Get started with Blazor

By Daniel Roth and Luke Latham

Note

Blazor is an unsupported, experimental web framework that shouldn't be used for production workloads at this time.

Prerequisites:

To create your first Blazor project in Visual Studio:

  1. Install the latest Blazor Language Services extension from the Visual Studio Marketplace. This step makes Blazor templates available to Visual Studio.

  2. Make the Blazor templates available for use with the .NET Core CLI by running the following command in a command shell:

    dotnet new -i Microsoft.AspNetCore.Blazor.Templates::0.9.0-preview3-19154-02
    
  3. Select File > New Project > Web > ASP.NET Core Web Application.

  4. Make sure .NET Core and ASP.NET Core 3.0 are selected at the top.

  5. Choose the Blazor template and select OK.

  6. Press F5 to run the app.

Congratulations! You just ran your first Blazor app!

Blazor project

When the app is run, multiple pages are available from tabs in the sidebar:

  • Home
  • Counter
  • Fetch data

On the Counter page, select the Click me button to increment the counter without a page refresh. Incrementing a counter in a webpage normally requires writing JavaScript, but Blazor provides a better approach using C#.

Pages/Counter.cshtml:

@page "/counter"

<h1>Counter</h1>

<p>Current count: @currentCount</p>

<button class="btn btn-primary" onclick="@IncrementCount">Click me</button>

@functions {
    int currentCount = 0;

    void IncrementCount()
    {
        currentCount++;
    }
}

A request for /counter in the browser, as specified by the @page directive at the top, causes the Counter component to render its content. Components render into an in-memory representation of the render tree that can then be used to update the UI in a flexible and efficient way.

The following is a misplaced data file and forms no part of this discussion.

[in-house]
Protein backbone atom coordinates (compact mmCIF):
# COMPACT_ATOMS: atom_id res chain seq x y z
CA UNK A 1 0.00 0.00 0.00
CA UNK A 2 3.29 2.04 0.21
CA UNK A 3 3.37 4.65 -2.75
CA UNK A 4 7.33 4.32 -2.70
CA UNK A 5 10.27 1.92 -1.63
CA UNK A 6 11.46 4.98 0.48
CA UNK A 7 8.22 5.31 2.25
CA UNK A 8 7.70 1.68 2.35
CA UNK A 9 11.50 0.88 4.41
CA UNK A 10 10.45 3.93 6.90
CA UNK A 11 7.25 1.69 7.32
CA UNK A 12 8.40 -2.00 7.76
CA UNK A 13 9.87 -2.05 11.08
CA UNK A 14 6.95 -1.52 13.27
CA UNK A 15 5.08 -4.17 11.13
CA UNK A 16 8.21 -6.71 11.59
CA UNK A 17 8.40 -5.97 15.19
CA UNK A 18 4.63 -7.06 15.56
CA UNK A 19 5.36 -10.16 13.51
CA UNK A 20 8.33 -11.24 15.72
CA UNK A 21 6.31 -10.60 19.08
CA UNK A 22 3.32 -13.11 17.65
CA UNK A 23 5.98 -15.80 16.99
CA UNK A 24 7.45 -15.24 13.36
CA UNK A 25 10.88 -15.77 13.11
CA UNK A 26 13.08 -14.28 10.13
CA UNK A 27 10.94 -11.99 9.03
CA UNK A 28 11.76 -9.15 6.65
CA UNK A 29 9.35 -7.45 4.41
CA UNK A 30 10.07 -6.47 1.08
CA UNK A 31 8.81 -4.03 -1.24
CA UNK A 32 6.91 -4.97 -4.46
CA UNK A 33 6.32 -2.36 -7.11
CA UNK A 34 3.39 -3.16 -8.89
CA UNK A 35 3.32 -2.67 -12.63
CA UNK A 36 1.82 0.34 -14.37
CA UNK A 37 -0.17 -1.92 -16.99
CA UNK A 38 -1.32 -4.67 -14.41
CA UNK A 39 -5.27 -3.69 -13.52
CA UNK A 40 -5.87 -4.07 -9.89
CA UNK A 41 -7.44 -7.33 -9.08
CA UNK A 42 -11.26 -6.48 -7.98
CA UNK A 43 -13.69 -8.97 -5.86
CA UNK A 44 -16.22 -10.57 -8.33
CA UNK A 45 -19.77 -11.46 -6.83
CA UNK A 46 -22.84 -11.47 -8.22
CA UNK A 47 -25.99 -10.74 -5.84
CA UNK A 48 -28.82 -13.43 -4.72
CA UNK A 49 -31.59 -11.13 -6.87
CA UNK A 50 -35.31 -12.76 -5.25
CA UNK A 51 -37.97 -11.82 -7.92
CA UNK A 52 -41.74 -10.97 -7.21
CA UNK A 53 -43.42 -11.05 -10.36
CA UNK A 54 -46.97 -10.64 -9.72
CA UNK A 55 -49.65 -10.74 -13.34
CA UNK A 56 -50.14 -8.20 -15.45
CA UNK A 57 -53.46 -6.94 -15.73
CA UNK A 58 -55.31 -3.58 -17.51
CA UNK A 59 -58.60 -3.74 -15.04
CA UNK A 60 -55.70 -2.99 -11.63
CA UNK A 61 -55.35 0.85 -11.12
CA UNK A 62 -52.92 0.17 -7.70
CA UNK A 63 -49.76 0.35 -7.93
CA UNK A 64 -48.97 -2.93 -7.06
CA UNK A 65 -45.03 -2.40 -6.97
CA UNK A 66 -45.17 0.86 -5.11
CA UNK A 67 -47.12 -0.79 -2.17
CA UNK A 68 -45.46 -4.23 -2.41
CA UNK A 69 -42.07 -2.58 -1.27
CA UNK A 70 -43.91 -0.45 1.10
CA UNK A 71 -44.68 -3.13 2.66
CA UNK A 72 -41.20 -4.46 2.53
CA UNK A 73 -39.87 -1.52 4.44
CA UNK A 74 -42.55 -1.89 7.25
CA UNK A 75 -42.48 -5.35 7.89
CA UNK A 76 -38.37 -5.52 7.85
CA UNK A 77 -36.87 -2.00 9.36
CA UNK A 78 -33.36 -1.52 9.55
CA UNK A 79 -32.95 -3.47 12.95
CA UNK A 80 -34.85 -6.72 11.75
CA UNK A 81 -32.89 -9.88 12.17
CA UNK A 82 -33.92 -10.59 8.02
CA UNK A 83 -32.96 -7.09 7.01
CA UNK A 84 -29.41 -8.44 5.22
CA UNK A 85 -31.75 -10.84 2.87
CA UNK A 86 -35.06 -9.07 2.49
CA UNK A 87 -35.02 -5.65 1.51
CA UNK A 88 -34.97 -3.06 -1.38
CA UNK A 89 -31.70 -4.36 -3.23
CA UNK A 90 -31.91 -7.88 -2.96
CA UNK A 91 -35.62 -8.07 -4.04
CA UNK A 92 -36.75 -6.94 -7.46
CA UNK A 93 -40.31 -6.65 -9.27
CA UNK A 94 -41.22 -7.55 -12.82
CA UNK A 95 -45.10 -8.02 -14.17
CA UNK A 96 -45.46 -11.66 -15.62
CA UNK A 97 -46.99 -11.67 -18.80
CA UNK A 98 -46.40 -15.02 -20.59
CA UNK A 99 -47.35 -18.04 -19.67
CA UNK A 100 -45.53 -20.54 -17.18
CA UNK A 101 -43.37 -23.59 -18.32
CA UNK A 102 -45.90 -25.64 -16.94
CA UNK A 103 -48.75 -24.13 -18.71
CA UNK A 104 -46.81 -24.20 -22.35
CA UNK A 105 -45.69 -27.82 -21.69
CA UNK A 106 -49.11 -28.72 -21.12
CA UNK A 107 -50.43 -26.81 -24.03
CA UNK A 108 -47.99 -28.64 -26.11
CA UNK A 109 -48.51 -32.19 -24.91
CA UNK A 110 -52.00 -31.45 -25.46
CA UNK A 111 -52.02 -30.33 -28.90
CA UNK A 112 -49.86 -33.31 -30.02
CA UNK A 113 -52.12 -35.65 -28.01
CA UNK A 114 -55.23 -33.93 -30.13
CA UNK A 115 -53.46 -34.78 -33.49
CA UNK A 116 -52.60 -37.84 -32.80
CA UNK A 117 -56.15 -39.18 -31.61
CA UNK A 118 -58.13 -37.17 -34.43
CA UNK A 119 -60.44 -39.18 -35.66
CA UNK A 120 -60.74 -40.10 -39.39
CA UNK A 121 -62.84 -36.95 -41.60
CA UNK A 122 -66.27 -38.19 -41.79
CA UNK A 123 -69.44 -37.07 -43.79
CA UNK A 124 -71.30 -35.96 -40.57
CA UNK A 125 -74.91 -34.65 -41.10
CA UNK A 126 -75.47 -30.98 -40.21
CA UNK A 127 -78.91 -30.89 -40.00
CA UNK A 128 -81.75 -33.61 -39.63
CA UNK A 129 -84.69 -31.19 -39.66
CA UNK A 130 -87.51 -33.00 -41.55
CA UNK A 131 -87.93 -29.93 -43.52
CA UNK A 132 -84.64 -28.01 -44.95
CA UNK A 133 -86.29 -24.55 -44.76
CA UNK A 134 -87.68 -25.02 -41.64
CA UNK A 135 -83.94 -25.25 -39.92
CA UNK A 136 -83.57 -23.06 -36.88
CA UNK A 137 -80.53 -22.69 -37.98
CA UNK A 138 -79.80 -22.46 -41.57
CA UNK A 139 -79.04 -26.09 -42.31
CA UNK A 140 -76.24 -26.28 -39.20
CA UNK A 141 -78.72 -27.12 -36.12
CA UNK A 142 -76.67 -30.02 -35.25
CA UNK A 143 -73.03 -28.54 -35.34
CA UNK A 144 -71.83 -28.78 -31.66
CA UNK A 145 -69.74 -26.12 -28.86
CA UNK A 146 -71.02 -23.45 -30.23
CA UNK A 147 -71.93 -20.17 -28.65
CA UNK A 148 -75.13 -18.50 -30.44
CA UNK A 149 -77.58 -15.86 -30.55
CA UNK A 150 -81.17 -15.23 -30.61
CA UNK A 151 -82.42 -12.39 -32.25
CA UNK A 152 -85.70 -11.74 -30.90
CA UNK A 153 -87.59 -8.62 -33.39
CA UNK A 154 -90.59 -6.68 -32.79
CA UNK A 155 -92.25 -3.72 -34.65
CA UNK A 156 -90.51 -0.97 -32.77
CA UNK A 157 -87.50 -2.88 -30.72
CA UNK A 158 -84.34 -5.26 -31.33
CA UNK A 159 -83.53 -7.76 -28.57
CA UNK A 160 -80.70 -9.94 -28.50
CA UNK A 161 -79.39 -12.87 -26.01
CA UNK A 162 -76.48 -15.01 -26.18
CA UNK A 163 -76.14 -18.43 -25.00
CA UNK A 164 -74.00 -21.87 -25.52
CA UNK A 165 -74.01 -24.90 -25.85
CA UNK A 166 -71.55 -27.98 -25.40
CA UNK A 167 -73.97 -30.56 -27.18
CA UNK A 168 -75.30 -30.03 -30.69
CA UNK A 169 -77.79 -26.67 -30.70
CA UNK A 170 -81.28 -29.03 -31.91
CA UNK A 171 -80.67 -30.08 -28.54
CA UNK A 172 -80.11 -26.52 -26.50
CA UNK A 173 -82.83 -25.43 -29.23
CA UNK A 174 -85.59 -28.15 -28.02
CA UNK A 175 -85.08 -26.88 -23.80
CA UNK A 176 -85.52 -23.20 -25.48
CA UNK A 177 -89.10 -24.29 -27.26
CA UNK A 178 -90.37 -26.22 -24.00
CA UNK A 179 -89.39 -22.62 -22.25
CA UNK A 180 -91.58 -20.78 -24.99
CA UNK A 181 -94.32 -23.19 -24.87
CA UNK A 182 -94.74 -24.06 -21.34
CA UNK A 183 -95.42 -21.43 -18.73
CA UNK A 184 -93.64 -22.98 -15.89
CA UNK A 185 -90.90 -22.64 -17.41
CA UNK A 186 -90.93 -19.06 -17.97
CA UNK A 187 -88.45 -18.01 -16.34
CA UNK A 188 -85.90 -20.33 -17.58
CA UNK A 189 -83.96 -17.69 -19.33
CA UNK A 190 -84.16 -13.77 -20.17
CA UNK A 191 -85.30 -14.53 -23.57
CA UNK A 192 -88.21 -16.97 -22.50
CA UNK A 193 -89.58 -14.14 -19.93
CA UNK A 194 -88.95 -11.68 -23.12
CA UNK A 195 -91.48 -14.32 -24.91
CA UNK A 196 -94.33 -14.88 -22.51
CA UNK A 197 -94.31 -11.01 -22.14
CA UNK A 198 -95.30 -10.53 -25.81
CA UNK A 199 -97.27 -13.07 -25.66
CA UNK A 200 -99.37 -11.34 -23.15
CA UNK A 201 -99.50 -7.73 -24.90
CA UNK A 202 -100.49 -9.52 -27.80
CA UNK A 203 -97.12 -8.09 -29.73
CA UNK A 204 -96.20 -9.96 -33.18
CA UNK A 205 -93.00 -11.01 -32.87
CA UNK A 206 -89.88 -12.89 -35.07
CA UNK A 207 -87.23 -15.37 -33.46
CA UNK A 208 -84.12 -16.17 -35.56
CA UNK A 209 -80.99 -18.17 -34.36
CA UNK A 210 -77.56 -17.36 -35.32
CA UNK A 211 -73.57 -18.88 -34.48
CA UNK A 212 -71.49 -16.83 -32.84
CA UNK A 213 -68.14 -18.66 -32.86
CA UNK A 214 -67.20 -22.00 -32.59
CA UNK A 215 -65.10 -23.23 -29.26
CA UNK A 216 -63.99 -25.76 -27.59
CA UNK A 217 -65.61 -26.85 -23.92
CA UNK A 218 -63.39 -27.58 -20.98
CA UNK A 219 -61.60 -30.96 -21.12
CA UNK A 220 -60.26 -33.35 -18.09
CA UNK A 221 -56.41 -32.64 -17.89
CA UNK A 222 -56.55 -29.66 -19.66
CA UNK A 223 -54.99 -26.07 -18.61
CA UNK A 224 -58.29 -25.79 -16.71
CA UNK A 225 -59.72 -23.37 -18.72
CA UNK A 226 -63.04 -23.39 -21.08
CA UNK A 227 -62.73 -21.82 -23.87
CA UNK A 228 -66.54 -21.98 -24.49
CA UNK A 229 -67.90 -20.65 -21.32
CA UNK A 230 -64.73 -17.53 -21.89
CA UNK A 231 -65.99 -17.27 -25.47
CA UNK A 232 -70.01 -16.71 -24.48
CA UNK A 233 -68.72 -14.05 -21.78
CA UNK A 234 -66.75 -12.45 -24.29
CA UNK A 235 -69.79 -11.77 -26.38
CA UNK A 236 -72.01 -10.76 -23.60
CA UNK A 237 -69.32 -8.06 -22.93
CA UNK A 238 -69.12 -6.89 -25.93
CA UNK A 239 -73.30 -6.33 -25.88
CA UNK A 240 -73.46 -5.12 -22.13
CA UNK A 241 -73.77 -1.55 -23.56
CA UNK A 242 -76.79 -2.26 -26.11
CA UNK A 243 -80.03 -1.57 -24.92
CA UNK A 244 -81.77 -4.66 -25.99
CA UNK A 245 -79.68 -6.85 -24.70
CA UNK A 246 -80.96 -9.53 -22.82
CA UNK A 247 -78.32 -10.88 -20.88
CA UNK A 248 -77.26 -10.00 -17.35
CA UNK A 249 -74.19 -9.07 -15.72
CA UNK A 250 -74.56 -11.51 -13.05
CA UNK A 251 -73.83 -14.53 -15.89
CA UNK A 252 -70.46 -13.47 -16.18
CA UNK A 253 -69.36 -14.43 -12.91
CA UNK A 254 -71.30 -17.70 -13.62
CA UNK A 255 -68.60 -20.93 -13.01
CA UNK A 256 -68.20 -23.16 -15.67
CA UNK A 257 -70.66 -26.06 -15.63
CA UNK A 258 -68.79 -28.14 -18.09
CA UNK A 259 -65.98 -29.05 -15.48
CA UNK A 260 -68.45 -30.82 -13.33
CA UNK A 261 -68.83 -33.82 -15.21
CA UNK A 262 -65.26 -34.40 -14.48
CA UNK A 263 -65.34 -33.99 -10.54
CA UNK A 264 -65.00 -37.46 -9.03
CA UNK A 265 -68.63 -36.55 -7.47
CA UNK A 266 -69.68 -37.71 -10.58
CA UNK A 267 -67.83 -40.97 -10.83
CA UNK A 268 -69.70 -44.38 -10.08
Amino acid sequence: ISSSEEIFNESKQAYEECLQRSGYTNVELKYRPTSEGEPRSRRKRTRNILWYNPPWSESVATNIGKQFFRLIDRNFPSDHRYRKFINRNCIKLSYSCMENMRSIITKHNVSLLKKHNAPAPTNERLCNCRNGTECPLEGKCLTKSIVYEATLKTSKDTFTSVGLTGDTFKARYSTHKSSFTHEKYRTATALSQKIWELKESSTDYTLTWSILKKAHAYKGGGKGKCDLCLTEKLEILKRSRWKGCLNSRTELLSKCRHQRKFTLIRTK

Each time the Click me button is selected:

  • The onclick event is fired.
  • The IncrementCount method is called.
  • The currentCount is incremented.
  • The component is rendered again.

The runtime compares the new content to the previous content and only applies the changed content to the Document Object Model (DOM).

Add a component to another component using an HTML-like syntax. Component parameters are specified using attributes or child content. For example, a Counter component can be added to the app's homepage by adding a <Counter /> element to the Index component.

In Pages/Index.cshtml, replace the Survey Prompt component with a Counter component:

@page "/"

<h1>Hello, world!</h1>

Welcome to your new app.

<Counter />

Run the app. The homepage has its own counter.

To add a parameter to the Counter component, update the component's @functions block:

  • Add a property for IncrementAmount decorated with the [Parameter] attribute.
  • Change the IncrementCount method to use the IncrementAmount when increasing the value of currentCount.

Pages/Counter.cshtml:

@functions {
    int currentCount = 0;

    [Parameter] int IncrementAmount { get; set; } = 1;

    void IncrementCount()
    {
        currentCount += IncrementAmount;
    }
}

Specify an IncrementAmount parameter in the Home component's <Counter> element using an attribute.

Pages/Index.cshtml:

<Counter IncrementAmount="10" />

Run the app. The homepage has its own counter that increments by ten each time the Click me button is selected.

Next steps

Build your first Razor Components app